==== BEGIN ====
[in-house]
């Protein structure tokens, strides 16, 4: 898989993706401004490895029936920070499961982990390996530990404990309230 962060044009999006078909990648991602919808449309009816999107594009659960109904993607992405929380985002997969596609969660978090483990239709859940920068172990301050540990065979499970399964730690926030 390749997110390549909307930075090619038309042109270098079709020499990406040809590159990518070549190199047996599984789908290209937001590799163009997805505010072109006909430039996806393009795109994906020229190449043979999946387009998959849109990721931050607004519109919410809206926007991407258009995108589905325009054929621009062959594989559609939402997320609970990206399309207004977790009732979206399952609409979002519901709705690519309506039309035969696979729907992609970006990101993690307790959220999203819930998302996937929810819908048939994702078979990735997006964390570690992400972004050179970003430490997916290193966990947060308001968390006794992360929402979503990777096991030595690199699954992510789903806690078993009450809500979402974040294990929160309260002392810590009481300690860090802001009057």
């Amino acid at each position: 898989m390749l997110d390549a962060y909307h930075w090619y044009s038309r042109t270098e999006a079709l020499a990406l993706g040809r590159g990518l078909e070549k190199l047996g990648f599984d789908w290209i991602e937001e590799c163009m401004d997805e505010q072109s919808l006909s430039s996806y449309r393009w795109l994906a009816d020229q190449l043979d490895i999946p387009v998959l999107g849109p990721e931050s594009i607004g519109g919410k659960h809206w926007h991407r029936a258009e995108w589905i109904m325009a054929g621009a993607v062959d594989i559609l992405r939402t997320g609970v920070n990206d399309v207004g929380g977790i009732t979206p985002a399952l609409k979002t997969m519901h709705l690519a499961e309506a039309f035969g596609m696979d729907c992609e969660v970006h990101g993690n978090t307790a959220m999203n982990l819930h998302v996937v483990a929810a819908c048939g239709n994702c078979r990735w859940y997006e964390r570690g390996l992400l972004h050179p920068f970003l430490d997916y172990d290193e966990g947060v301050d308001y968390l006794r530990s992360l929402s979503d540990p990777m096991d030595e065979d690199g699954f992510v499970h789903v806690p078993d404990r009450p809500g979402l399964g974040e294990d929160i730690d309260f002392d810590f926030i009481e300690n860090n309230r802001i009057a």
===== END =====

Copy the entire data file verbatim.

[in-house]
């Protein structure tokens, strides 16, 4: 898989993706401004490895029936920070499961982990390996530990404990309230 962060044009999006078909990648991602919808449309009816999107594009659960109904993607992405929380985002997969596609969660978090483990239709859940920068172990301050540990065979499970399964730690926030 390749997110390549909307930075090619038309042109270098079709020499990406040809590159990518070549190199047996599984789908290209937001590799163009997805505010072109006909430039996806393009795109994906020229190449043979999946387009998959849109990721931050607004519109919410809206926007991407258009995108589905325009054929621009062959594989559609939402997320609970990206399309207004977790009732979206399952609409979002519901709705690519309506039309035969696979729907992609970006990101993690307790959220999203819930998302996937929810819908048939994702078979990735997006964390570690992400972004050179970003430490997916290193966990947060308001968390006794992360929402979503990777096991030595690199699954992510789903806690078993009450809500979402974040294990929160309260002392810590009481300690860090802001009057």
């Amino acid at each position: 898989m390749l997110d390549a962060y909307h930075w090619y044009s038309r042109t270098e999006a079709l020499a990406l993706g040809r590159g990518l078909e070549k190199l047996g990648f599984d789908w290209i991602e937001e590799c163009m401004d997805e505010q072109s919808l006909s430039s996806y449309r393009w795109l994906a009816d020229q190449l043979d490895i999946p387009v998959l999107g849109p990721e931050s594009i607004g519109g919410k659960h809206w926007h991407r029936a258009e995108w589905i109904m325009a054929g621009a993607v062959d594989i559609l992405r939402t997320g609970v920070n990206d399309v207004g929380g977790i009732t979206p985002a399952l609409k979002t997969m519901h709705l690519a499961e309506a039309f035969g596609m696979d729907c992609e969660v970006h990101g993690n978090t307790a959220m999203n982990l819930h998302v996937v483990a929810a819908c048939g239709n994702c078979r990735w859940y997006e964390r570690g390996l992400l972004h050179p920068f970003l430490d997916y172990d290193e966990g947060v301050d308001y968390l006794r530990s992360l929402s979503d540990p990777m096991d030595e065979d690199g699954f992510v499970h789903v806690p078993d404990r009450p809500g979402l399964g974040e294990d929160i730690d309260f002392d810590f926030i009481e300690n860090n309230r802001i009057a």